That fear of being orphaned points to the deeper reality                                    that by ourselves we are not enough. We are not enough by ourselves because by ourselves we are deficient. We are not enough by ourselves because we were never intended or created to be self-sufficient. We were never intended to stand alone as individuals. We were created to love and be loved, to live in relationship as persons giving themselves to each other, and to dwell, abide, and remain within each other, even as the Father is in Jesus and Jesus is in the Father- this is the antithesis of being orphaned.

“I will not leave you orphaned.” That is the promise. Regardless of the circumstances of our lives, storms, death, separation, we have never been and will never be orphaned by God.                                                               

How strange that must have sounded to the disciples.                                        In the same conversation Jesus tells them that he is leaving and coming. Leaving and coming sure sound like opposites. If we are not careful, we will get struck trying to reconcile or figure this out. It is not, however, something to figure out. It is rather a means to see and live in a different way. 

Leaving and coming; Presence and Absence; these must be held in tension, not as mutually exclusive. That is what Jesus has set before us in today’s gospel. That tension confronts us with the question of whether Jesus, is for us, a past memory or a present reality, a sentimental story that makes us feel good, or a living experience that challenges, guides, and nurtures our life.

According to Jesus the answer to that question is determined by the love that is revealed and fulfilled in keeping His commandments – The commandment to love our neighbor as ourselves, even our enemies, and to love the Lord our God with all our heart, soul, mind, and strength.  Whose feet do we wash and whose feet do we refuse to wash? What are the boundaries of our love?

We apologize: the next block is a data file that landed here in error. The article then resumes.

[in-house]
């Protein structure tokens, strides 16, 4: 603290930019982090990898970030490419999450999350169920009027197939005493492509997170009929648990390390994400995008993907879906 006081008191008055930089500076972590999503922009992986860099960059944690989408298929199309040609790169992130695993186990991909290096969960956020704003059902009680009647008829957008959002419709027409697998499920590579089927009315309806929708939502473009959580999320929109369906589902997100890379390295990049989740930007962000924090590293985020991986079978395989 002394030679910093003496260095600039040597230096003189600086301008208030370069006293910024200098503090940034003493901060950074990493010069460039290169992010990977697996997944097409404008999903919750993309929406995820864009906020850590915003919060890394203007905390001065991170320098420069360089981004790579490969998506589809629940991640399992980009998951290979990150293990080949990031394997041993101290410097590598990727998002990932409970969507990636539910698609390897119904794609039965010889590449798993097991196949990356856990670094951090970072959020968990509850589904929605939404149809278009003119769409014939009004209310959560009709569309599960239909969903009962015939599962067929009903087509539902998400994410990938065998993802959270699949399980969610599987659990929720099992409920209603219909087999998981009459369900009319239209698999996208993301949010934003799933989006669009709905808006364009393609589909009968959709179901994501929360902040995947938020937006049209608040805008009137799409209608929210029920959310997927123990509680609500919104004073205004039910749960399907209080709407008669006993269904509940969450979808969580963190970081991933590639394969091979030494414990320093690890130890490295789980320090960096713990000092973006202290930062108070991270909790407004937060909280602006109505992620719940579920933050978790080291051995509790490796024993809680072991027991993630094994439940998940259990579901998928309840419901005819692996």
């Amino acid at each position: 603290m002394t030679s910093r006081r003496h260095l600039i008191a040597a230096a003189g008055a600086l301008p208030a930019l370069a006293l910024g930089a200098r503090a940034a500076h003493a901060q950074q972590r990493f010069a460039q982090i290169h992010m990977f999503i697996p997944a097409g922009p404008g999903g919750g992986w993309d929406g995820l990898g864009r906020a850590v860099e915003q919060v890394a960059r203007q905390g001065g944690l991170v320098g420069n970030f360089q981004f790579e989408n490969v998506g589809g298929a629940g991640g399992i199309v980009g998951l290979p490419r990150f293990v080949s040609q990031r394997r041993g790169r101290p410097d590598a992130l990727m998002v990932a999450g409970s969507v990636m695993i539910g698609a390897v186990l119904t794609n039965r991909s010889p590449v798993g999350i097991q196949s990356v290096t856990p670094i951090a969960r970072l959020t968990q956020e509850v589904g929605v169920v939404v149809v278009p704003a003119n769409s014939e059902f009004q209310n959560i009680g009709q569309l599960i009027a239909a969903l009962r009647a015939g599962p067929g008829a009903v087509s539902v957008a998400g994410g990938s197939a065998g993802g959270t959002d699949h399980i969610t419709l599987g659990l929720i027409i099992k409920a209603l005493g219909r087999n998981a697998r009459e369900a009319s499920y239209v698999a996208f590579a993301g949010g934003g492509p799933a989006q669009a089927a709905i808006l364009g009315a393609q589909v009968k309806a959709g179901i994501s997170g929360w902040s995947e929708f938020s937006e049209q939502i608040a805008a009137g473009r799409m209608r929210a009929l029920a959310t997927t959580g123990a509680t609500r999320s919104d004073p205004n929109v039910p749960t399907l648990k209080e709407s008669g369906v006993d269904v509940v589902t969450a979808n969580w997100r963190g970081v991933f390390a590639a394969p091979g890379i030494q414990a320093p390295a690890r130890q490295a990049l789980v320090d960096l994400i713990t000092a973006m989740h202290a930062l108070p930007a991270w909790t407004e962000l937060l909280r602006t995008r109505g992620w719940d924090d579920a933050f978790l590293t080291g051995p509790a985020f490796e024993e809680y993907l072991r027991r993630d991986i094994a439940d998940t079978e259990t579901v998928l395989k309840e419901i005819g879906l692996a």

Do we keep these two commandments? Is our love growing, expanding, transformative of ourselves and of the world?  If so, Jesus is probably for us a present reality, and we know the fulfillment of His promise that we are not left orphaned. If, however, we are not that loving; if we remain self-enclosed and isolated, we relegate ourselves and each other to the orphanages of this world.  Jesus’ promise is still real, and He remains faithful, we simply have not claimed it for ourselves.

Keeping the two great commandments is our access to Jesus’ promise that we will not be left orphaned. Keeping the commandments does not make Jesus present to us. It makes us present to the already ongoing reality of the Lord’s presence. These commandments do not earn us God’s love, they reveal our love for him, a love that originates in His abiding love and presence within us.

Every time we expand the boundaries of our loving, we dismantle the orphanages of this world, creating space within us where the Father and Jesus make their home. And if the pandemic is not a call to expand the boundaries of our love then what will it take to move us beyond  self-involvement, self-concern and self-protection? Social distancing does not preclude the possibility of reaching out and touching others in ways that make a difference, it simply requires more creativity.  

“I will not leave you orphaned.” Over and over, day after day, regardless of what is happening in our lives that is the promise of Jesus. We have not been abandoned. Let us not abandon ourselves nor others to the orphanages of this world.  Let us love with all that we are and that we have ever loved, as God love us with all that He is and with all He has have ever loved us.

 

The Rev. Frank J. Alagna

May 17, 2020